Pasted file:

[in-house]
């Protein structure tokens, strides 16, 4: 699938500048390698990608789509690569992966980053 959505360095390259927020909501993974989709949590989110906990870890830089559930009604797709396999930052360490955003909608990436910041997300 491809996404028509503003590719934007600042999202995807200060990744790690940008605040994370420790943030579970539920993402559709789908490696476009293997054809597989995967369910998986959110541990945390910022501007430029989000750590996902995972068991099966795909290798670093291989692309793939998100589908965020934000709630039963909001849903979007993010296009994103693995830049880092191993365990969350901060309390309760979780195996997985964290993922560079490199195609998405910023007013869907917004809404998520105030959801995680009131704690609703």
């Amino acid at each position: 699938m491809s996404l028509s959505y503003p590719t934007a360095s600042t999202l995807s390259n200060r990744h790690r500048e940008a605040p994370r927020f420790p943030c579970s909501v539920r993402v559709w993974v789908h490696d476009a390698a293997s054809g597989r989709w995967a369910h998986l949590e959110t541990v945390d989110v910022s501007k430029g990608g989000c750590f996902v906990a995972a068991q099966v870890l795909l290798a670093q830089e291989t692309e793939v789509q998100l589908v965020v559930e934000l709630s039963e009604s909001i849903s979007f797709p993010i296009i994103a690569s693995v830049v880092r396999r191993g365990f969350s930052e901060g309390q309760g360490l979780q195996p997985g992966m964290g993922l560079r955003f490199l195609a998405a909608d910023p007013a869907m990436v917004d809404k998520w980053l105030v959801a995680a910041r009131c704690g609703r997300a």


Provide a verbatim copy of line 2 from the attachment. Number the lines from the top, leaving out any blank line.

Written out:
């Protein structure tokens, strides 16, 4: 699938500048390698990608789509690569992966980053 959505360095390259927020909501993974989709949590989110906990870890830089559930009604797709396999930052360490955003909608990436910041997300 491809996404028509503003590719934007600042999202995807200060990744790690940008605040994370420790943030579970539920993402559709789908490696476009293997054809597989995967369910998986959110541990945390910022501007430029989000750590996902995972068991099966795909290798670093291989692309793939998100589908965020934000709630039963909001849903979007993010296009994103693995830049880092191993365990969350901060309390309760979780195996997985964290993922560079490199195609998405910023007013869907917004809404998520105030959801995680009131704690609703």